Driving Diversity: How Tech Can Help Haulers Recruit New Demographics

To fill drivers’ seats in solid waste as quickly as they’re being vacated, haulers need a new playbook.

Appealing to the same audience by doing “business as usual” is no longer an option: It’s time to break down barriers to entry through digital technology — and welcome a younger, more diverse team to work behind the wheel. Consider:

  • Solid waste drivers are aging and retiring faster than younger drivers can replace them.


  • It’s easier to recruit younger people to drive modernized trucks equipped with the tools they’re used to using already in everyday life, such as external cameras and turn-by-turn directions.


  • Middle-aged white males hold an outsized number of trucking jobs, which means many haulers are missing out on the business benefits of diversity: Research shows diverse teams are more efficient and effective.


  • Reliable fleet technology is already helping haulers appeal to a more diverse recruiting base by removing old barriers to entry.

Recruit hard-to-reach younger drivers

The US Census Bureau says the average age of a truck driver today is 46, and younger workers aren’t filling seats as quickly as they’re being vacated.

While this is not a new phenomenon, there’s a growing perception that self-driving trucks soon will make CDL careers obsolete, which may discourage younger people from joining the ranks.

One proposed legislative solution, yet to be voted upon, is the DRIVE-Safe Act. Introduced in 2018, it aims to create an apprenticeship program and loosen some restrictions on drivers under the age of 21.

Even for those who aren’t worried about driving jobs going away, some people are averse to the idea of hauling waste, perhaps especially when they’re not aware of how highly technical today’s collection vehicles can be.

It’s easier to recruit a younger, digital-native driver with a truck that’s equipped with the kind of technology they already use in daily life.

Gone are the days of paper-based routes and reliance upon institutional memory to get things right. Instead, it’s incumbent upon haulers to equip drivers with tools they know, like turn-by-turn directions, instant messages, and access to information on the go. Along with the power of photo and video that allows drivers to share what’s happening on the street with office staff and supervisors in real time, these tools help reduce friction and make the job more satisfying.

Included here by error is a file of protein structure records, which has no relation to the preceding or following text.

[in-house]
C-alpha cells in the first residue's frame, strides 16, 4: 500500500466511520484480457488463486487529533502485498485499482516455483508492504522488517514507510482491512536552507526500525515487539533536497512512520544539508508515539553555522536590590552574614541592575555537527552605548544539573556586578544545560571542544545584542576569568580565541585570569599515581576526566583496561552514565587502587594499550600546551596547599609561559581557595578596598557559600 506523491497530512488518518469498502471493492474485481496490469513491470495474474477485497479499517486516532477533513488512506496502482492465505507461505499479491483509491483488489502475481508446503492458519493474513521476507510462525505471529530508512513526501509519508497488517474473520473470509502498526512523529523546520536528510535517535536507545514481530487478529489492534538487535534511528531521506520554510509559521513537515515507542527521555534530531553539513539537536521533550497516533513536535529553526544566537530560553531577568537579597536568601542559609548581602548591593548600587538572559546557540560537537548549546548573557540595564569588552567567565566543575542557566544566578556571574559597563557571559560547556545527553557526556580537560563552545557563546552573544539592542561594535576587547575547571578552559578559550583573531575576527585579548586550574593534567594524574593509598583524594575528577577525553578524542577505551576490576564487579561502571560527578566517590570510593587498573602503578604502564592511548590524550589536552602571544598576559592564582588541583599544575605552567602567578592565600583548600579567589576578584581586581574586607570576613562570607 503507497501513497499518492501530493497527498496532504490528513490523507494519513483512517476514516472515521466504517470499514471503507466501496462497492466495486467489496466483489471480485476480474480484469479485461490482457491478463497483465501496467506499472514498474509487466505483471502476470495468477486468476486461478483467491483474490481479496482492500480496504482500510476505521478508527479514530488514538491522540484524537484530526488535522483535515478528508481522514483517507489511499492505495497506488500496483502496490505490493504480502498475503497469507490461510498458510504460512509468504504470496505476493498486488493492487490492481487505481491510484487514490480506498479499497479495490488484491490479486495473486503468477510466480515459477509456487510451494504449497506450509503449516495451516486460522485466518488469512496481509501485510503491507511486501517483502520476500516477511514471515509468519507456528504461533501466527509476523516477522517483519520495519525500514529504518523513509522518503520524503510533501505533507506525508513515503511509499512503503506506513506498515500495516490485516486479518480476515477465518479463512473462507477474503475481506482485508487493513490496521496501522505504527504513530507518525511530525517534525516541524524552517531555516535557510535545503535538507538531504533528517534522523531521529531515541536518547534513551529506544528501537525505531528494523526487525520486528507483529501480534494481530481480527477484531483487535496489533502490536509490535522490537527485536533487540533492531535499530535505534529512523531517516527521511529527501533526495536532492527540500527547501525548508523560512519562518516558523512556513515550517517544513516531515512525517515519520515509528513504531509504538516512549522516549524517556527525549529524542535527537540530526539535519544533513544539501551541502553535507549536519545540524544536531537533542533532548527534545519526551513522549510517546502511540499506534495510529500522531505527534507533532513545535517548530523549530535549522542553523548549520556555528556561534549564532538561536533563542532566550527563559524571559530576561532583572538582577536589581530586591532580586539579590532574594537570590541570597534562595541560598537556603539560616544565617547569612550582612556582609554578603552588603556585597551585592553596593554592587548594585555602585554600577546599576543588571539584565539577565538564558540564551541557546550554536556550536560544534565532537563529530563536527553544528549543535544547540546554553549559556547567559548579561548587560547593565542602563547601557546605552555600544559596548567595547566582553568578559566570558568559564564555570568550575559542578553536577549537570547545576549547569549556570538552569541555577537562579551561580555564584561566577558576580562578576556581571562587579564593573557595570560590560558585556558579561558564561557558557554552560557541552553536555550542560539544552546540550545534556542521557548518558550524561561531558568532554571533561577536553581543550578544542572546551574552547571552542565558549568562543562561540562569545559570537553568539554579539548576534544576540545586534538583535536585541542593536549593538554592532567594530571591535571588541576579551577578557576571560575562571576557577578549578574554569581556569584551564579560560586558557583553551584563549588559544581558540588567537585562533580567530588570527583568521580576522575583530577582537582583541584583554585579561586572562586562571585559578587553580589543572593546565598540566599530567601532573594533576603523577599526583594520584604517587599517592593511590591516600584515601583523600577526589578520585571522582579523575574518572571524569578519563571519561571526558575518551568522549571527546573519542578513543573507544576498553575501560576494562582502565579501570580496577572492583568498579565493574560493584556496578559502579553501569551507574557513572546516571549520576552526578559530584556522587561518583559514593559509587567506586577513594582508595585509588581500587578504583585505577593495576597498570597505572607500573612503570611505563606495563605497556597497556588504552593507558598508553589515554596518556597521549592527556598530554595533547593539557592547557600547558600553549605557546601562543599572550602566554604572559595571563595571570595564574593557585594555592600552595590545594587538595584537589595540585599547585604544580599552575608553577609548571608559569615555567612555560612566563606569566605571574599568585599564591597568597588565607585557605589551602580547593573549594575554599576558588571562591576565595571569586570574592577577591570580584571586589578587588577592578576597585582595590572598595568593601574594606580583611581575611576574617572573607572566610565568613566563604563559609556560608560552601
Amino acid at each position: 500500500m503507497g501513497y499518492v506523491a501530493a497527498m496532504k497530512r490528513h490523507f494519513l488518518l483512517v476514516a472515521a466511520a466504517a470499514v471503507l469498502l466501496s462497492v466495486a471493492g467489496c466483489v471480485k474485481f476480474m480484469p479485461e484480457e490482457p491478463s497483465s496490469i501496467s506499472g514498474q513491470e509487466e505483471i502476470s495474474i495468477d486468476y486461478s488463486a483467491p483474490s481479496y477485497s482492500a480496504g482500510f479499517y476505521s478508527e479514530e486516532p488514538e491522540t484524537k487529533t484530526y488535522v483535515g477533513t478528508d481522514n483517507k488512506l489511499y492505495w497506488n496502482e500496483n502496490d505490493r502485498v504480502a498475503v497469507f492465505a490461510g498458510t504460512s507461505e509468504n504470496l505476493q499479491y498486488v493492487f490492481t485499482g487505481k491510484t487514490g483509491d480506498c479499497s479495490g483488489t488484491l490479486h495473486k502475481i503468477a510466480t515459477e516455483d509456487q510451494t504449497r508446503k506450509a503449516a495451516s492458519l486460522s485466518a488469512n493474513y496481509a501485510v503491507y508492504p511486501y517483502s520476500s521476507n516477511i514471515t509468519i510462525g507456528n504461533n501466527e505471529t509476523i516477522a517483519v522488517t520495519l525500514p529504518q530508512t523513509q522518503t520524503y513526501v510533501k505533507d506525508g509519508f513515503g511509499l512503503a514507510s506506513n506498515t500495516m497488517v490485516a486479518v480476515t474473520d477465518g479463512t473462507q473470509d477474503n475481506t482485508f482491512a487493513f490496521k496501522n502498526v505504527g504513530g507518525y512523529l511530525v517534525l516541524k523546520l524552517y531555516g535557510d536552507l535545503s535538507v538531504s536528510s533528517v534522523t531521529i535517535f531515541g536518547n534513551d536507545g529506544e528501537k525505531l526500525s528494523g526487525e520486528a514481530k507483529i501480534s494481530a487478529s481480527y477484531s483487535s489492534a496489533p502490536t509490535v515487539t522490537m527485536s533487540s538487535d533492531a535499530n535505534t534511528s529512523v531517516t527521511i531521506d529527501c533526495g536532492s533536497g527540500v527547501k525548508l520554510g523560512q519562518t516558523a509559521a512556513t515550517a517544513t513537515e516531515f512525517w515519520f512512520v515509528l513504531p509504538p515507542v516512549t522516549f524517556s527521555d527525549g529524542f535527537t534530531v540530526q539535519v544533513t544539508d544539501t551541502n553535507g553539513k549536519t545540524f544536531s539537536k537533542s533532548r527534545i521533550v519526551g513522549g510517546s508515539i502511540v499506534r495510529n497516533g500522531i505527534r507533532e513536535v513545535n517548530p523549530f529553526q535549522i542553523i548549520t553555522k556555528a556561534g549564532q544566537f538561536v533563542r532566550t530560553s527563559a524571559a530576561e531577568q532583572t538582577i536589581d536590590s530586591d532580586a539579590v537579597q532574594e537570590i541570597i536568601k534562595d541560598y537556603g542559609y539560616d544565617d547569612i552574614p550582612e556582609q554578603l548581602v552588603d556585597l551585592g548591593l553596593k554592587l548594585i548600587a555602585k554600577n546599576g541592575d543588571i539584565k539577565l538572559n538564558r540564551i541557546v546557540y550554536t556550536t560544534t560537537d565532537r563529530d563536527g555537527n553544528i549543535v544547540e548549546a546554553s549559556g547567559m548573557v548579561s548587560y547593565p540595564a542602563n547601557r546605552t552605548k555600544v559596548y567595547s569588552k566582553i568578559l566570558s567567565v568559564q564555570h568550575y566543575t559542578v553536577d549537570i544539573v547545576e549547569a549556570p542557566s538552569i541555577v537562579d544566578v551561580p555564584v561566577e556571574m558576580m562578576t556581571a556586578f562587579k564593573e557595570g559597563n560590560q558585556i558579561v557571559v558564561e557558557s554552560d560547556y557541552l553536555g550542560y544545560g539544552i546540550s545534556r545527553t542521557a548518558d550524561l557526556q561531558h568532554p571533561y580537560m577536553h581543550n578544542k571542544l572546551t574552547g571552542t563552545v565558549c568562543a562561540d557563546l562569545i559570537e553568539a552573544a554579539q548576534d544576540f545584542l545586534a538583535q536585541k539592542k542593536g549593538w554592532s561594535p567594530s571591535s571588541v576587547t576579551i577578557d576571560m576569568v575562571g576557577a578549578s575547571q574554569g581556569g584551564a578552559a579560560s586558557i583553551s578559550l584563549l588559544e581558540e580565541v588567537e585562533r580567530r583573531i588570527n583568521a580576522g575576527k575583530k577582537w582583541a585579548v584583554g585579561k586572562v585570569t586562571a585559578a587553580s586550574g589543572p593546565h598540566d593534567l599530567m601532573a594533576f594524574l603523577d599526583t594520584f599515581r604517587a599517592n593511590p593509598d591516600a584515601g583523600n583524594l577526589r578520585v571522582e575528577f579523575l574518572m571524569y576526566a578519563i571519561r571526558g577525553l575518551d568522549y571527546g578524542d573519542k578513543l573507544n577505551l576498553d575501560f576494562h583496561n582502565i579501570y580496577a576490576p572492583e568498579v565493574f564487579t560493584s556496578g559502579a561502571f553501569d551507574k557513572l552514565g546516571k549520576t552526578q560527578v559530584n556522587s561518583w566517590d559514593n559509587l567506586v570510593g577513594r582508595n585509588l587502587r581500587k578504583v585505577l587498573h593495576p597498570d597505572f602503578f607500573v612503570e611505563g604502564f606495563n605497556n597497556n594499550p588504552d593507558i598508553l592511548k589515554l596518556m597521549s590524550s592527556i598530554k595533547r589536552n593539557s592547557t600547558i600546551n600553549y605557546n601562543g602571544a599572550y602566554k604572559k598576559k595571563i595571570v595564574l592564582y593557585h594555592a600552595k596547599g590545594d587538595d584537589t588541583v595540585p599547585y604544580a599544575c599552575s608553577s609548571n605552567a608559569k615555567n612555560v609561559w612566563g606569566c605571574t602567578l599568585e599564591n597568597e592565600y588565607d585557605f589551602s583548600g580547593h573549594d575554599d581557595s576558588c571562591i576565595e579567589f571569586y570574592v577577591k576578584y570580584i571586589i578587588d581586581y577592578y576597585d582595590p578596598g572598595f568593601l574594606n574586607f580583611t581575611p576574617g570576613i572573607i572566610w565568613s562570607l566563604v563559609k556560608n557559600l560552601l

Drive diversity and power team performance

Middle-aged white males comprise the largest demographic in trucking according to the Census Bureau, and efforts are underway to recruit underrepresented women and minorities into the profession to help meet demand.

For example, the mission of Women in Trucking, an industry group, is to promote gender diversity in transportation. Currently women make up nearly 50 percent of the labor force but represent only eight percent of drivers.

This equates to a quantitative as well as a qualitative loss in talent, as research by Korn Ferry Institute indicates that well-managed diverse teams significantly outperform well-managed homogeneous teams. In the long term, diverse teams can save time and money.

Technological solutions may help diversify solid waste hauling by making these jobs more accessible to women, who adjust their careers to accommodate family life more than men, according to Pew Research Center.

People with time-dependent after-work responsibilities, such as family care, may be unable to accept a position with no absolute end time. Working hours that fluctuate from day to day may not be desirable — or even possible.

Smart fleet solutions can help fix the scheduling conundrum, opening the door to applicants who previously experienced barriers to employment as solid waste drivers.

In practical terms, on-board computers allow back-office personnel to proactively monitor route progress so that there are no surprises for drivers at the end of the day. Instead, “helper” routes can be evenly distributed early on so that everyone goes home on time.

Into the future

We’ve long known that the right technology helps organizations recruit and retain top talent. Today with greater competition for drivers, there’s no other way to accomplish this at scale. The way forward is clear: To recruit diverse talent, investment in dependable technology plays an important role.

Learn more. Empower drivers and help your teams level up with smart-truck technology. Let’s talk!


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